In what appears to be a related development, HUD’s Office of Lead Hazard Control and Healthy Homes (OLHCHH) yesterday announced that it has scheduled a national stakeholder call with Secretary Castro. The call, which was announced in an email to the Healthy Homes mailing list, concerns “a major new step to protect the health and safety of our nation’s public housing residents.” It is scheduled for tomorrow, December 1, at 4 p.m. eastern time. Click here to RSVP for the call (use confirmation number 407550).
HUD’s Office of Lead Hazard Control and Healthy Homes (OLHCHH) has published a new 100-page action guide on establishing smoke-free public housing and multifamily properties. The authors provide the following summary:
HUD has encouraged the adoption of smoke-free policies for the past several years. In 2009 and 2012, HUD’s Office of Public and Indian Housing issued Notices PIH 2009-21 and PIH 2012-25, stating that HUD “strongly encourages PHAs to implement non-smoking policies in some or all of their public housing units.”
In September 2010, HUD’s Office of Housing issued a notice for owners/agents of federally subsidized private housing (later reissued as H 2012-22) encouraging the adoption of smoke-free policies in some or all of their properties. In 2012, HUD sent a smoke-free housing toolkit with background information and sample planning documents for implementation to directors of approximately 2,200 PHAs.
A major reason that HUD is committed to encouraging PHAs and property owners/agents of subsidized or market rate multifamily housing to implement smoke-free policies is that the movement of secondhand smoke between units cannot be controlled in multifamily buildings. Research has shown that ventilation and other air filtration technologies cannot eliminate the health risks caused by secondhand smoke exposure. HUD also supports smoke-free policies because they reduce property maintenance costs and the risk of fires.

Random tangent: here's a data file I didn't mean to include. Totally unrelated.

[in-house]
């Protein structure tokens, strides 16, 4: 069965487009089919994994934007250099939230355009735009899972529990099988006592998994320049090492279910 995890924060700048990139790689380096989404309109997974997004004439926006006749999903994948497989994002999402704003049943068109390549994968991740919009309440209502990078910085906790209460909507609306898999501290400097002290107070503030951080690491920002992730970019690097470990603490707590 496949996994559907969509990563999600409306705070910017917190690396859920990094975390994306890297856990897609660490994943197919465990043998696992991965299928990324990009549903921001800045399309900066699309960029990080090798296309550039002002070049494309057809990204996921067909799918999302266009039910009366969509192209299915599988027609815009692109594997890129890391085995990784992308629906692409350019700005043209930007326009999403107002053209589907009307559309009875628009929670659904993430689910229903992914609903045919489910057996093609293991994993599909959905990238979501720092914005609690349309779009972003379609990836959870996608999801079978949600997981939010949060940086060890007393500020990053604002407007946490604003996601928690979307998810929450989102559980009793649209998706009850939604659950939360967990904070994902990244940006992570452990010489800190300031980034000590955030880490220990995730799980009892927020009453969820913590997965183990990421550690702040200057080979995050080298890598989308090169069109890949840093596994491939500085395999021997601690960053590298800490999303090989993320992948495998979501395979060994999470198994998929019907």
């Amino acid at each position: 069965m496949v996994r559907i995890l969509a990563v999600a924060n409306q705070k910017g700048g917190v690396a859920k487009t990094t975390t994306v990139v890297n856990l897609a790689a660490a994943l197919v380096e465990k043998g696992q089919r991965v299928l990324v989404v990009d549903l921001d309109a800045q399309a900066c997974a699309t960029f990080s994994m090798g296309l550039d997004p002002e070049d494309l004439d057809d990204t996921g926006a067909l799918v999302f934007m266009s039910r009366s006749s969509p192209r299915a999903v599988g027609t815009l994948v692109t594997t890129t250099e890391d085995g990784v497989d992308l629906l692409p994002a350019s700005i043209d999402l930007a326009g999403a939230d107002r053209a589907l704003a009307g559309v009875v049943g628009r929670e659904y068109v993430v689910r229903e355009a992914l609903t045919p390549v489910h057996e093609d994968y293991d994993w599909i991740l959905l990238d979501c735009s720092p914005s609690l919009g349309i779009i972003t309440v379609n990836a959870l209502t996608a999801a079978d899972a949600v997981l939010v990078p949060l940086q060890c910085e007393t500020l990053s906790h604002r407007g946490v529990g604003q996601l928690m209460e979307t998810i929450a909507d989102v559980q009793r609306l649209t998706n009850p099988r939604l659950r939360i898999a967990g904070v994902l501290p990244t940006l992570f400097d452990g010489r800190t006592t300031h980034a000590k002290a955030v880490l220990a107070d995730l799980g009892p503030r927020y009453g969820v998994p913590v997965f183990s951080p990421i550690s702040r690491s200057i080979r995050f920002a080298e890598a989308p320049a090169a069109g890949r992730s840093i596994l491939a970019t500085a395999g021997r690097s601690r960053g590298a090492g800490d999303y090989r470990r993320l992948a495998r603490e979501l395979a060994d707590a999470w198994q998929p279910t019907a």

One quarter of U.S. residents—approximately 79 million people—live in multifamily properties. This includes one-family houses attached to one or more other houses and buildings with two to 50 or more apartments. Even though the majority of people do not allow smoking in their homes, 36 percent regularly are exposed to secondhand smoke.
In the past 15 years, more than 500 PHAs throughout the nation have adopted and implemented smoke-free policies. The rate of adoption of smoke-free policies accelerated quickly following the publication of an official notice by HUD that strongly encouraged PHAs to adopt smoke-free policies. Also, a growing number of nationwide property management firms are going smoke-free across all properties.
The action guide is divided into five sections that cover reasons to adopt a smoke-free policy, real-life examples of smoke-free policies, recommended steps, and frequently asked questions. You'll find the guide on this page at the HUD website along with smoke-free toolkits for PHAs and residents.